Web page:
How the BBC is re-writing history in its reporting of Israel's assault on Gaza
How the BBC is re-writing history in its reporting of Israel's assault on Gaza
By The Editors /

The BBC News, and particularly the reports from Diplomatic Correspondent Jonathan Marcus, on the ongoing Israeli military attacks on the Gaza Strip has presented the violence as little more than a defensive policy manoeuvre by Israel, whose government, in Marcus's view, 'clearly wants' another ceasefire.

On Wednesday Marcus wrote that the Israeli assassination of Ahmed Said Khalil al-Jabari, the head of the military wing of Hamas, was 'a taste of things to come'. As with his reporting on Israel's threats towards Iran, Marcus does not point towards the illegalities of such behaviour. Rather this shows, for him, Netanyahu's 'determination to act', his 'initial choice, a return to the policy of targeted killings'. Excluding the BBC's complacent response to news of Obama's 'kill list' in May 2012 (with North America Editor, Mark Mardell, choosing to emphasise ‘that the care taken by the president is significant’), in what other situations might a BBC correspondent nonchalantly report on a ‘policy of targeted killings’ by a country’s leader? How many other leaders are seen by news correspondents to have a valid ‘choice’ as to whether they want to establish a policy of targeted killings?

Marcus’s analysis goes on to say that ‘the danger’ of Israel carrying out such attacks is that it ‘could eventually prompt a major Israeli engagement on the ground’. Note the wording here: there is no mention of invasion, attack, or force; ‘engagement’ would merely be ‘prompted’ by such a situation. Israel, it seems, does not attack; it is merely drawn into ‘engagement’ as it works towards ‘re-establish[ing] its deterrence and achieve a longer-lasting ceasefire’.

With regard to rocket attacks from Hamas, Marcus reverts to more explicit terminology: there has been a ‘recent upsurge in rocket attacks against Israel from the Gaza Strip and the firing of a missile against an Israeli military vehicle patrolling the border fence’. In further defence of Israel’s behaviour it is commented that there ‘has been a significant increase in the number of armed jihadist elements in the Gaza Strip’, according to ‘analysts’. In other words, we are to infer from this that the people of Gaza have brought this violence from Israel upon themselves.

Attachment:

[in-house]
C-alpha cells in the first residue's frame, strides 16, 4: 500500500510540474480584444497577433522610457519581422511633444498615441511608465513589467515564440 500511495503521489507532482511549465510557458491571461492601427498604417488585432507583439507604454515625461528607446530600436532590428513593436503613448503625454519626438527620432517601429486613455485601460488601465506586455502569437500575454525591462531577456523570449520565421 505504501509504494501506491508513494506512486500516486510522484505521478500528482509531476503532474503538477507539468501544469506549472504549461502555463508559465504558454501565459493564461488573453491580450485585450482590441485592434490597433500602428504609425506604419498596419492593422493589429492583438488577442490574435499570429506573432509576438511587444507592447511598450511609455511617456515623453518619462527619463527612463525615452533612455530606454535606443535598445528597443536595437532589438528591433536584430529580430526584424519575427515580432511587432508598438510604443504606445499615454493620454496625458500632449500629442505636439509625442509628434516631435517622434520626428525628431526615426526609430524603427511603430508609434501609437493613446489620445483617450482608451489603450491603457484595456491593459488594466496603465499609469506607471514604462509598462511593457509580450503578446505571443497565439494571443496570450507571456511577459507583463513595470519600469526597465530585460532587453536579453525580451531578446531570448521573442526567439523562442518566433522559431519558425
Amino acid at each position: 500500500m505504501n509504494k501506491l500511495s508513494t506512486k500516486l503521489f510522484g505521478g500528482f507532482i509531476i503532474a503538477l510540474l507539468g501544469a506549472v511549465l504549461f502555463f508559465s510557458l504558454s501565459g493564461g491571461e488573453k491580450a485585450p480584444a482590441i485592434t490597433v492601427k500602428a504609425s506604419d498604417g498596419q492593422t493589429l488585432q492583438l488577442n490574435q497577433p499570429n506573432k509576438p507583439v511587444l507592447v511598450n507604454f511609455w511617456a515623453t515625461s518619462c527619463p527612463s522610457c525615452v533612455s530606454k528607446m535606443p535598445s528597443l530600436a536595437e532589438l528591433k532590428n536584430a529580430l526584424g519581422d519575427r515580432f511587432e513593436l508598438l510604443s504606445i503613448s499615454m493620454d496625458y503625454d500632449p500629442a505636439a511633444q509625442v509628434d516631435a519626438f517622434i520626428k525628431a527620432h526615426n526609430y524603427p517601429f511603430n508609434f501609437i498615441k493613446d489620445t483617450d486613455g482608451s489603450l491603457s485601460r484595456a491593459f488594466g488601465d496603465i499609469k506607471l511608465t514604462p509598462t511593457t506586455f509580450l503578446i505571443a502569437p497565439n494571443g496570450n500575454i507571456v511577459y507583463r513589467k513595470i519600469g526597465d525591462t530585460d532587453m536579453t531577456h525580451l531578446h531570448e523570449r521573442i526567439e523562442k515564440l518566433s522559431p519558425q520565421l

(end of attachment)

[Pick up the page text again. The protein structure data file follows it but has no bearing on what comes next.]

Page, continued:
After his baffling flurry of reasons for justifying the Israeli attacks (increase in jihadists; choice of policy; a warning ‘taste of things to come’) Marcus somehow assumes that Netanyahu ‘wants to avoid a full-scale ground war, like Operation Cast Lead that was launched in December 2008’.

Discussing Operation Cast Lead, another recent report on the BBC website tells us that in 2008 ‘hundreds of Palestinians were killed on the first day of Israel's operation’. Note again that this was an ‘operation’, not an ‘attack’. Hamas rocket fire into Israel, in contrast, is never referred to merely as an ‘operation’. In another example, in the same vein as Jonathan Marcus’s reporting, Jeremy Bowen, the BBC’s Middle East Editor, writes that ‘the danger of the kind of operation Israel has started is that rising casualties on both sides cause a violent escalation that neither side can control’. Once again, what Israel has started is an ‘operation’, and the depiction of the circumstance as a ‘violent escalation that neither side can control’ leads a reader away from any assumption of there being a clear instigator to this violence.